Forage Focus: May Showers Brings June Hay

US - This spring much of the southeast has received adequate precipitation which is evident in the drought monitor map for the end of May, writes Dr. Jeff Lehmkuhler, Beef Extension Specialist, University of Kentucky.
calendar icon 20 June 2013
clock icon 3 minute read

Pasture and hay fields in the upper southeast have been thriving under these conditions. However, these same conditions have delayed field work and in particular hay harvest.

Our cool-season grass fields have passed their prime in regards to quality yield. The optimal harvest time is late boot stage to early flowering for the balance between yield and quality. Much of the grass is approaching dough stage in which the seeds are developing and soon the plant will be at full maturity.

The quality decline is rapid from flowering to maturity. It has been stated that the crude protein content of the entire plant may decline as much as 0.5 per cent each day from boot to mature seed stage. As the plant matures, it becomes less digestible limiting energy availability to support production. Can digestibility be improved once the forage is in the bale?

Research from Missouri with Kentucky-31 tall fescue following seed production revealed crude protein values of less than 8 per cent in the forage and acid detergent and neutral detergent fiber values of 47 per cent and 69 per cent , respectively. This aftermath did not provide enough energy to maintain the body weight of growing steers leading to a loss of weight over the 56-day feeding trial.

Ammoniating the fescue hay at a rate of 3 lbs of ammonia per 100 lbs of hay doubled the crude protein content and increased animal performance to 0.4 lbs per day compared to a loss of 0.15 lbs per day for the non-ammoniated fescue.

Ammoniation of low quality forages such as straw has been shown to improve forage digestibility by 8-15 per cent while little improvement is seen in higher quality forages. The greatest responses to ammoniation in tall fescue are expected to occur for mature tall fescue.

Ammoniating forages requires great caution and should only be conducted after the appropriate safety measures have been implemented. Sealing the plastic is critical and the plastic must remain intact.

What does this late cut hay mean for the cow herd? This question is one that doesn't come up too often because hay is hay, right? We can go through various ways to put a value on hay or feedstuff using common reference feeds.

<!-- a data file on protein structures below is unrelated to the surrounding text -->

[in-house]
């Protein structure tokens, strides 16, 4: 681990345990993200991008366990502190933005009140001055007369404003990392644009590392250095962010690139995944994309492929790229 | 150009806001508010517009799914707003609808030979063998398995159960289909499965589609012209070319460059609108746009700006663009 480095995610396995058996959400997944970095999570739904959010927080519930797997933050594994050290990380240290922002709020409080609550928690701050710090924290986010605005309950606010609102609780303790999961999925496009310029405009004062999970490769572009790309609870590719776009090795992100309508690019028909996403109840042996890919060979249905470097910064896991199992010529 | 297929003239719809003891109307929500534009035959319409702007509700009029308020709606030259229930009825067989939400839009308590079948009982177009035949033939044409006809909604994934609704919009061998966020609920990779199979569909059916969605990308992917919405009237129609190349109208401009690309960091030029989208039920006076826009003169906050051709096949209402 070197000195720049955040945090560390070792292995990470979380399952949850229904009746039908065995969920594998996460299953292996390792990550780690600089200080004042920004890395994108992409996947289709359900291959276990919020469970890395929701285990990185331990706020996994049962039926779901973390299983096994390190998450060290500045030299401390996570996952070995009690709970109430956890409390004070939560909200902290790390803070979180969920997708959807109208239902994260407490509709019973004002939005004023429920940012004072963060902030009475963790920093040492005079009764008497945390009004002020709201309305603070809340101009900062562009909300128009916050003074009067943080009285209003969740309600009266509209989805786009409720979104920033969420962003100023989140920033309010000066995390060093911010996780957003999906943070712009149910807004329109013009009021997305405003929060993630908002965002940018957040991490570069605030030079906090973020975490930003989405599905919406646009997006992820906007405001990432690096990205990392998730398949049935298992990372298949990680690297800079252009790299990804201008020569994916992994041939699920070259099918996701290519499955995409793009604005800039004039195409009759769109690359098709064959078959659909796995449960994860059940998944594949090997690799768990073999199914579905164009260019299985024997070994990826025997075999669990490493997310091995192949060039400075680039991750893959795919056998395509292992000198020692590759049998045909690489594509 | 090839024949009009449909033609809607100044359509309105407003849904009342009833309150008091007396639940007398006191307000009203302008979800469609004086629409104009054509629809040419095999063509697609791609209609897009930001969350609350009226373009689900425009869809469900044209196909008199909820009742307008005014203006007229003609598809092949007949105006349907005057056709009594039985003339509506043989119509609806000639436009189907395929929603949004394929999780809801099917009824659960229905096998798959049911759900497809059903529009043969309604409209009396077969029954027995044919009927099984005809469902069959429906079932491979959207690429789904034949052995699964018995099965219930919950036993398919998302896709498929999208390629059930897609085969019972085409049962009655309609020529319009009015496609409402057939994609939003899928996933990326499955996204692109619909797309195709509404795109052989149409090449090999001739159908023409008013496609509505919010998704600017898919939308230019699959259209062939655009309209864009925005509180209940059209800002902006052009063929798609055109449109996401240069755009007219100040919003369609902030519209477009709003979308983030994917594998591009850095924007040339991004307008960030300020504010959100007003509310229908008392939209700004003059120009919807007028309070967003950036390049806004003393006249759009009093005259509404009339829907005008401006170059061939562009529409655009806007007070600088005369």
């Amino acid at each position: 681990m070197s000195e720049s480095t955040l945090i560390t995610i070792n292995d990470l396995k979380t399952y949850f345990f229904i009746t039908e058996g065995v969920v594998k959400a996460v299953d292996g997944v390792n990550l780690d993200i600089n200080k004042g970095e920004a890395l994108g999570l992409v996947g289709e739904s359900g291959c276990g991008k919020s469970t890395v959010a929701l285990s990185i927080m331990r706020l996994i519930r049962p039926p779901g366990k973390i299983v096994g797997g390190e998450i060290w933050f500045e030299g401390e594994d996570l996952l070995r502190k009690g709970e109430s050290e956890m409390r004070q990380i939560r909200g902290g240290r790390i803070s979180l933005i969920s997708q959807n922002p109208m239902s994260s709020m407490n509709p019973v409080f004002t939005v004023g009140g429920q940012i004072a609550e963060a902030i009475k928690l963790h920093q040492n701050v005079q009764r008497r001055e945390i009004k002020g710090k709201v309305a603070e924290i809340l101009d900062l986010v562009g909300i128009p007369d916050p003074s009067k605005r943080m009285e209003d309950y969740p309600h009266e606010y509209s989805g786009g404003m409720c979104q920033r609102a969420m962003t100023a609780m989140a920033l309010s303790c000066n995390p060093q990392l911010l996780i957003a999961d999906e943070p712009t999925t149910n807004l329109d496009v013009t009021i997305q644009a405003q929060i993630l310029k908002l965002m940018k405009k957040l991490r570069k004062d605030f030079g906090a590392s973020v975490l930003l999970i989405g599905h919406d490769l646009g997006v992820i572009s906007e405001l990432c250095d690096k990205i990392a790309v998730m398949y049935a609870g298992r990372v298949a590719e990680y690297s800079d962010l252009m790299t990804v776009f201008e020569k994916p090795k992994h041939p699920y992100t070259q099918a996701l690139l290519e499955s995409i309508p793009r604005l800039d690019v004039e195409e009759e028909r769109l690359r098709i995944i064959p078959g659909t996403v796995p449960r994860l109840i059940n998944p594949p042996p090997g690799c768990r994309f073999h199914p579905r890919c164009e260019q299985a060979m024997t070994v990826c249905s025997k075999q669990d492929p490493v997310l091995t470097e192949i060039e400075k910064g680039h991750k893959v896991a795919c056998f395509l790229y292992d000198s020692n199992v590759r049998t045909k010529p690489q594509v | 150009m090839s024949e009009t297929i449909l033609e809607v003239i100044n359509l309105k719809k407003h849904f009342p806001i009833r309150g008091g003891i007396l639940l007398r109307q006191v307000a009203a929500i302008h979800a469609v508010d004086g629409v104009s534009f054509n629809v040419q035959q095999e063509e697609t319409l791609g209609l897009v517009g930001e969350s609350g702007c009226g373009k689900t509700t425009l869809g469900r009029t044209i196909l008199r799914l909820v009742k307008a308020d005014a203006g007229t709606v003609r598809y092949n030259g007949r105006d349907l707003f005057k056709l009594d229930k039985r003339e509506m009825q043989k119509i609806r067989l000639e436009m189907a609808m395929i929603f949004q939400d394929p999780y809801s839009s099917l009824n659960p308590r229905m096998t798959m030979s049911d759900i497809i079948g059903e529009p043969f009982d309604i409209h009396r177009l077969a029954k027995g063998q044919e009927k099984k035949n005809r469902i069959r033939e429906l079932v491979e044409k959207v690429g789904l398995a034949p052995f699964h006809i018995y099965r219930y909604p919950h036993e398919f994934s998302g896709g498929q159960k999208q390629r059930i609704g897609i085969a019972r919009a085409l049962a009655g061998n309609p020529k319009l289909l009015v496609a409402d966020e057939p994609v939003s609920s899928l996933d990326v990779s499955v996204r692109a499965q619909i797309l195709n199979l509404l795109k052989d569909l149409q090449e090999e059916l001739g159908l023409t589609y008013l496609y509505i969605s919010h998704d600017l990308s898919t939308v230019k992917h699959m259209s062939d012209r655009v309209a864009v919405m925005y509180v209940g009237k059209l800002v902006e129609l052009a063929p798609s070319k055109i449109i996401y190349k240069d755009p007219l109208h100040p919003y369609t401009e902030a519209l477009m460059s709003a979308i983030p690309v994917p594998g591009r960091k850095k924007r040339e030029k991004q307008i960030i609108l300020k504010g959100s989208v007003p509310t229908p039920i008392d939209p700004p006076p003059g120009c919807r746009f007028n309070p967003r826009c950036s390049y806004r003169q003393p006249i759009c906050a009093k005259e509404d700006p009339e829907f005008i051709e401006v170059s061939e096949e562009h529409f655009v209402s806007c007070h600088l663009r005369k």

What about setting a goal for a hay crop and then paying a premium or discounting the hay value based on how much the hay misses the target? If one were to set a TDN value of 55 per cent for their cow hay, this would mean that for each ton of hay produced or purchased there would be 1,100 lbs of TDN.

If the weather delayed cutting or one was too busy with other things and the hay crop was cut later resulting in the hay testing only 48 per cent , we can agree that it is of lower quality and the hay would have 960 lbs of TDN per ton.

What is the value difference? Using the lowest cost energy supplement, one could value the hay based on this comparative energy difference. If corn gluten feed was the reference feed and it cost $240/ton, the cost per pound of TDN from corn gluten feed having 80 per cent TDN is calculated to be $0.15.

The difference between the two hay qualities is 1,100-960 lbs of TDN = 140 lbs of TDN. Making up the difference using corn gluten feed would cost $21 per ton of hay on a dry matter basis or about $18 on an as-fed basis. If round bales weigh in at 1,000 lbs, then the discount for the late cut hay would be about $9/roll.

Granted this is an over simplified approach, but it suffices to drive home the point that hay is not harvested equally. Hopefully, this is something to chew on as you make laps around the hay field and begin counting the number of bales per acre you got. Another thing to ponder, consider how much additional supplement will be needed per bale. May you get your hay up before the rain!

TheCattleSite News Desk

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